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I am interested in several things: What happens right when I connect them? How does this behavior affect the batteries, both short term and long term?

  • \$\begingroup\$ Sorry for the poor quality of the photo :( \$\endgroup\$ – Mads Skjern Apr 22 '14 at 19:53
  • \$\begingroup\$ Can you explain why you want to do that? That may help in writing satisfactory answer. \$\endgroup\$ – Kamil Apr 22 '14 at 20:25
  • \$\begingroup\$ @Kamil: I don't want to do that :) I am trying to plan a stand alone system, and there is a lot to learn. This is just one out of many small things I need/want to understand. Every time I resolve one such question, my overall understanding improves. And well, maybe one day, one battery is discharged, and one not, and then the question is very relevant. \$\endgroup\$ – Mads Skjern Apr 22 '14 at 20:50
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    \$\begingroup\$ So you need some battery monitoring/cut-off system :) And maybe battery charger with balancing. I smell solar or wind energy :) \$\endgroup\$ – Kamil Apr 22 '14 at 20:54
  1. Short-term, this isn't a problem. You'll end up with ~24V powering the load.
  2. Long-term, this is a bad idea. Once the half-charged battery gets drained, the full-charged battery will now be at half charge and will start running the drained battery in the reverse direction. Lead-acid batteries hate to be deep-discharged. The lead plates will corrode and you'll lose capacity on them permanently if not destroy the battery entirely.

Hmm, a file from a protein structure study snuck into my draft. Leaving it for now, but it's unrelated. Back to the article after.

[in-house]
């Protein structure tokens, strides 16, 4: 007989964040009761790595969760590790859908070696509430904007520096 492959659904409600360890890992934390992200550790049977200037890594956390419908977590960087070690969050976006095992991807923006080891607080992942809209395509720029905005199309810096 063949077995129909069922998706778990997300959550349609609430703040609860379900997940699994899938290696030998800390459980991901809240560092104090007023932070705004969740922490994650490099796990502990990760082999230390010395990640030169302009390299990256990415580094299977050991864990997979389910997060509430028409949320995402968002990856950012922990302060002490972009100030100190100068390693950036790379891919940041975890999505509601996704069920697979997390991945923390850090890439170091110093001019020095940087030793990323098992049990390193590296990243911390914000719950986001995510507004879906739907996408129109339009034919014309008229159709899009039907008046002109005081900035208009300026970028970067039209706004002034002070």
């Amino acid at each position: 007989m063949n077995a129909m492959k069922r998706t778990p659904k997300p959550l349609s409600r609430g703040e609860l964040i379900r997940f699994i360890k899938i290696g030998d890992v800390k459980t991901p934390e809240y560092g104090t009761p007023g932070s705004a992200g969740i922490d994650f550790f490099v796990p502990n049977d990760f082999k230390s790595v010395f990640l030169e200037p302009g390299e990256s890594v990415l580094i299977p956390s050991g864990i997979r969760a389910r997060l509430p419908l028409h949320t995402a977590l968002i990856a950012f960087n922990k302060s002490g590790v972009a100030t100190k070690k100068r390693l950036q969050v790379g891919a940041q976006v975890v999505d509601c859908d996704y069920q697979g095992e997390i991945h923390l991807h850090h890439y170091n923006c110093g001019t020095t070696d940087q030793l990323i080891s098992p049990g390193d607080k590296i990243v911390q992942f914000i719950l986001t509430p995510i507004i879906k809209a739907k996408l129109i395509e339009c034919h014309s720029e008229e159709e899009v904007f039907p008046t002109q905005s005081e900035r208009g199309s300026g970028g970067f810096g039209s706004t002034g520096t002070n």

To prevent the second battery from running backwards or even being deep-discharged, make sure you balance the batteries before connecting them in series and running them to the load. A poor man's semi-decent attempt to balance them would be to just put both batteries in parallel for a long time to transfer some charge from the full battery to the half-charged one.

Another option is to always monitor the half-charged battery to make sure that you never deep discharge it. You'll have problems charging it as well though. Upon charging, you'll likely end up over-charging the full battery which is just as destructive, but in a different physical mechanism.


Right when you connect them, current starts to flow through both batteries and the bulb. Nothing out of the ordinary happens. The half-charged battery will be depleted first and its voltage will fall. This is very similar to having a bad cell in a battery.

The real problem you will have is charging them when connected in series. You can't use a constant-voltage charger because it assumes the same voltage across each cell, and a constant-current charger will overcharge the half-full battery before the other one is fully charged.


Best thing is to charge the weak battery before using it, so the stronger one doesn't charge it in reverse. Otherwise, you can put them in parallel for double the ampacity at 12 volts, and use a voltage doubler to drive your 24v load. Note: leaving lead-acid in a low charge condition for a long time is one of the worst things you can do to it, as the plates will sulfate and develop a high internal resistance. I live off-the-grid myself and have replaced several batteries for this reason.


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